If you were to ask Brian McCarthy, senior vice president of operations at Nature’s Best, about the scope of the company’s recent distribution overhaul, he would tell you, “it was one of the most challenging of his career.”
He says this in part because the project had so many interdependent moving parts—and because the scope was so large.
To put this into perspective, the company transitioned from a four-building, multi-touch mechanized operation into a lean, one-touch, right-touch, one building system. The company undertook the supply chain transformation project because it wanted to remain a highly customer-service focused company.
According to McCarthy, Jim Beck, president and CEO of Nature’s Best, and the executive management team had a vision to create a competitive, agile and scalable supply chain network to service customers and exceed their expectations.
“We’re the last tried-and-tested private natural/organics supplier out there,” McCarthy says. “But we’re in an industry that is rapidly catching on mainstream. In order to compete, we wanted to do it on service and price. We weren’t going to be able to do that in our old operation.”
Nature’s Best has been in business since 1969 and delivers to 11 western states. Before it embarked on its mission to overhaul its distribution, it was increasingly facing the pressure of a growing natural/organic foods market. “In order to maintain our service, we were deploying more and more people,” says McCarthy. “It wasn’t economically feasible to operate like we did since 1990. We were making price concessions in order to survive.”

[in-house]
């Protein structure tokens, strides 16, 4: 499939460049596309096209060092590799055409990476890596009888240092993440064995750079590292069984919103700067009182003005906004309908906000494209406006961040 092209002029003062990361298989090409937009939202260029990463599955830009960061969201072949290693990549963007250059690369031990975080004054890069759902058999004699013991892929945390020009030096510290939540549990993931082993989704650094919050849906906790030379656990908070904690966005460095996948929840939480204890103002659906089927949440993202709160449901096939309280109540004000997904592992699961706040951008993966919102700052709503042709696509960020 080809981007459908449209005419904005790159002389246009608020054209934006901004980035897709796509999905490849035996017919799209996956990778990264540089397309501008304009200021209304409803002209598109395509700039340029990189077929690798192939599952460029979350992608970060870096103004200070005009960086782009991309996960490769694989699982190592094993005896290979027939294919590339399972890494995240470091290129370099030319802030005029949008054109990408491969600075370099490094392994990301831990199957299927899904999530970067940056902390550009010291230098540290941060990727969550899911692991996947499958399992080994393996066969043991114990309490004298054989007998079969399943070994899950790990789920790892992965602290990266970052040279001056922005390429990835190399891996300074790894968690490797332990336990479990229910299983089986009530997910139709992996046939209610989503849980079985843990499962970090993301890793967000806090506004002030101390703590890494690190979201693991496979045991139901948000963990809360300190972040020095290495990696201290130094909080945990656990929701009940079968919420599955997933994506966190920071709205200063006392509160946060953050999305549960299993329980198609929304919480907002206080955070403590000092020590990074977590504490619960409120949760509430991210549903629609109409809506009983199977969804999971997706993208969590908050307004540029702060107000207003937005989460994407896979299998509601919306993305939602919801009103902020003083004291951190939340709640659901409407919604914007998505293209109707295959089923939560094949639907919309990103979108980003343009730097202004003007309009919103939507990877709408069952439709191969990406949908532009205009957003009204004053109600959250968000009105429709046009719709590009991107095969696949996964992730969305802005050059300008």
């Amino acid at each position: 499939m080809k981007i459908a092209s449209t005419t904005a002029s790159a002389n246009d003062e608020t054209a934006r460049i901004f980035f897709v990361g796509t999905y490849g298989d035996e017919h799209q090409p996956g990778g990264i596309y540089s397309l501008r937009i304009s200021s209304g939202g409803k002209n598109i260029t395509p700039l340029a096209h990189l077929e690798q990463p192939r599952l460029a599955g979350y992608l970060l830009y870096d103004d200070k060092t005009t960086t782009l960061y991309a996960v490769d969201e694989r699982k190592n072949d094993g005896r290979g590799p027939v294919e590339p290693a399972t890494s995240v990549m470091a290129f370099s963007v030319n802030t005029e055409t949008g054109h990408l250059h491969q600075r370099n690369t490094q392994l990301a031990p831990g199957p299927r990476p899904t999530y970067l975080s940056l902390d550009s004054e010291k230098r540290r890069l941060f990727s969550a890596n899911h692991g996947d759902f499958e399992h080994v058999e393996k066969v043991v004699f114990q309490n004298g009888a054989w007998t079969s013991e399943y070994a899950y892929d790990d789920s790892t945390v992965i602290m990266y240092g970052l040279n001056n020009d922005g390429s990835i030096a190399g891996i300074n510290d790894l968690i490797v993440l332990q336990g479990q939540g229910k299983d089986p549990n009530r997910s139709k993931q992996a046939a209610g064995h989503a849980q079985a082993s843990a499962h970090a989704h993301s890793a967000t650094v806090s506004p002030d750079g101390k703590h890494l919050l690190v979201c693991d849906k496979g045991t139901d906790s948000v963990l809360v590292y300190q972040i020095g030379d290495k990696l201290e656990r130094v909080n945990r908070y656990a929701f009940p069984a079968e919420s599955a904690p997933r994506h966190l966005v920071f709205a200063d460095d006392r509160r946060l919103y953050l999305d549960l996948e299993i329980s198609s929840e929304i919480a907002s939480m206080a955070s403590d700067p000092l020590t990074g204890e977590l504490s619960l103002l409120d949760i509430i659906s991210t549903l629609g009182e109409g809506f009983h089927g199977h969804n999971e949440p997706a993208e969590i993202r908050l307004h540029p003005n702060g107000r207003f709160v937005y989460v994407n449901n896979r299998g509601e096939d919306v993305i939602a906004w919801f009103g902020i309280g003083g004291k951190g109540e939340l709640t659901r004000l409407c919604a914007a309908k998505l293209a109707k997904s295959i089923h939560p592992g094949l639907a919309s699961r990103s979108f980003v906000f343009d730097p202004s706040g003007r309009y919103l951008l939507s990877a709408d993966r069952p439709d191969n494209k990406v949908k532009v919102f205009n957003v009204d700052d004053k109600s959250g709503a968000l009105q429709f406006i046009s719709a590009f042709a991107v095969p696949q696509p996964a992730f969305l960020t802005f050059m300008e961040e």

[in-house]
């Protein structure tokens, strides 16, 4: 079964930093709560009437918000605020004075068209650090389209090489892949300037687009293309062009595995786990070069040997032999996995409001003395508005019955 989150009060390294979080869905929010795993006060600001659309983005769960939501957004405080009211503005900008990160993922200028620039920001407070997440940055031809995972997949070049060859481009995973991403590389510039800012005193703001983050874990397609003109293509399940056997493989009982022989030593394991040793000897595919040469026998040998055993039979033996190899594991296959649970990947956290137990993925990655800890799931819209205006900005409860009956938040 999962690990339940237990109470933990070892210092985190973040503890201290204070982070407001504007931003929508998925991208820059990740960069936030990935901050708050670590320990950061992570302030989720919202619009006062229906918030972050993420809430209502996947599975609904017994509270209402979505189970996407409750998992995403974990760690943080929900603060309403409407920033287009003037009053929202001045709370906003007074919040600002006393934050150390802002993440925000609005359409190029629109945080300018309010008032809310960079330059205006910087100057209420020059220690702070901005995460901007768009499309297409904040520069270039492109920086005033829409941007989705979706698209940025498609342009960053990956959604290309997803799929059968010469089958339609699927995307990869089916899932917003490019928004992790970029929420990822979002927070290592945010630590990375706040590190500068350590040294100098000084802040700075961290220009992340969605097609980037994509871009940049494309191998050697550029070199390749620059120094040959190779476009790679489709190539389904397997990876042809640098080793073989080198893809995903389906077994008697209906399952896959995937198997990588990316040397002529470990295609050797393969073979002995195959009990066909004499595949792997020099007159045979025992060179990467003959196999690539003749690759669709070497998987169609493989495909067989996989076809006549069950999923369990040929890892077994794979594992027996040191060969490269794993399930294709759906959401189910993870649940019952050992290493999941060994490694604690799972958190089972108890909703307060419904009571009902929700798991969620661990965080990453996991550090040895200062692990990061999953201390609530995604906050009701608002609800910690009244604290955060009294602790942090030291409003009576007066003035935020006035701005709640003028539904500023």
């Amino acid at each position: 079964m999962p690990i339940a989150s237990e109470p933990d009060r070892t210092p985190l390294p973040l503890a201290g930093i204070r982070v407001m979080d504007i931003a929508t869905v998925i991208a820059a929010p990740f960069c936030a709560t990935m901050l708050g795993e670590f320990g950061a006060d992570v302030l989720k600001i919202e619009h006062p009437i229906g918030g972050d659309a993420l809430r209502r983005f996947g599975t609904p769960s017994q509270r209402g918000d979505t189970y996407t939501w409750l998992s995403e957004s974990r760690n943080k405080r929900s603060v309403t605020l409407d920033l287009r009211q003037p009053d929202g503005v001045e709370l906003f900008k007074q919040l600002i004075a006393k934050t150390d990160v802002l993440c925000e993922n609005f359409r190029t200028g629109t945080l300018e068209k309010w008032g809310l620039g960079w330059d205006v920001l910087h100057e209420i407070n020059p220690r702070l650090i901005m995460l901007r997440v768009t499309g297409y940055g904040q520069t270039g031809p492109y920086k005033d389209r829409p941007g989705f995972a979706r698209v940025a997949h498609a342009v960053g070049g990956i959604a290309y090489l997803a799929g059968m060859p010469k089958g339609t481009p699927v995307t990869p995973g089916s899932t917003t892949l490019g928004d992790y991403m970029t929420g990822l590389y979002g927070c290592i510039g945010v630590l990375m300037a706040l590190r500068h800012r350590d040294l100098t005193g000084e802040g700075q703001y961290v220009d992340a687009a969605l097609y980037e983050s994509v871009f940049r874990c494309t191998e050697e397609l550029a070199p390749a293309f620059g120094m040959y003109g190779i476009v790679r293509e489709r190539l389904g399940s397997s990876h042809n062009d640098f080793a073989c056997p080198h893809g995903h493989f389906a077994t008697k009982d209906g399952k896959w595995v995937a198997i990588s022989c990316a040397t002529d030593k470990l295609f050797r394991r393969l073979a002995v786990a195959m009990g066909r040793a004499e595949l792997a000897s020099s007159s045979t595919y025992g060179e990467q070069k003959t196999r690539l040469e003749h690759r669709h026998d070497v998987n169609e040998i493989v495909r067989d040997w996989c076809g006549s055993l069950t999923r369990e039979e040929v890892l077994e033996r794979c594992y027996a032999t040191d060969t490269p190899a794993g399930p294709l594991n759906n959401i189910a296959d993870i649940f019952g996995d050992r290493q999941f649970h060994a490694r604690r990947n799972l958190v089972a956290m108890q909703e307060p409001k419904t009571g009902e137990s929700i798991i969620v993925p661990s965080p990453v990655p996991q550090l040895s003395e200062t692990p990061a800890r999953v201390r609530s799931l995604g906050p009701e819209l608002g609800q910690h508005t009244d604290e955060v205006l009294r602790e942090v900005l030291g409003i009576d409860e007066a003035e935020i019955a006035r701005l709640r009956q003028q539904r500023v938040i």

Operating out of four facilities on one main campus, Nature’s Best had outgrown its distribution system. Processing orders required 18 touches before products made it onto trucks. In addition, the company was operating with an outdated home-grown WMS. “We had very little control over our systemic destiny,” says McCarthy. “The system wasn’t flexible and didn’t allow for intellect.”
The company knew that it wanted to find a new WMS, one that would allow for plug-and-play operations. Says McCarthy, “We wanted a best-of-breed WMS that empowered the operational staff to make configuration changes based upon ongoing improvement.”
In 2007 the planning began. McCarthy and team set out to find a supply chain consulting firm experienced in both the grocery industry and supporting technology. So Nature’s Best took its project to Carmel, IN-based enVista for help.
“Our IT director had an existing relationship with them, so we brought them in, along with several other prospects, to see if we had a match,” explains McCarthy.
After interviewing supply chain consulting firms, Nature’s Best determined that enVista was a good cultural match. “We liked that they were flexible, as well as the fact that they offered a good understanding of our business,” says McCarthy. “They helped us draft a visionary statement and created the criteria and questions for vendors.”
The companies partnered and, working backward from Nature’s Best’s customers, designed the perfect solution to allow it to achieve its goals.
Selecting A WMS
Before going on the hunt for the right WMS, Nature’s Best and enVista set out to determine Nature’s Best’s standards for the future.
“It was enlightening because we were able to specifically pinpoint how we were going to get better and move forward,” says McCarthy. “enVista helped us study our current processes and develop those of the future.”
Once it had its processes laid out, Nature’s Best was ready to work with enVista on selecting the right WMS for its system. “enVista’s methodology for selecting a WMS is unrivaled,” says McCarthy. “Once we embraced this methodology, the selection process was a no-brainer.”
Jaime Gonzalez, project manager for enVista, says that the enVista consultants figured out Nature’s Best’s needs and then transferred them into functional requirements. “It’s tough for a client to deal with vendor selection without some help,” he says.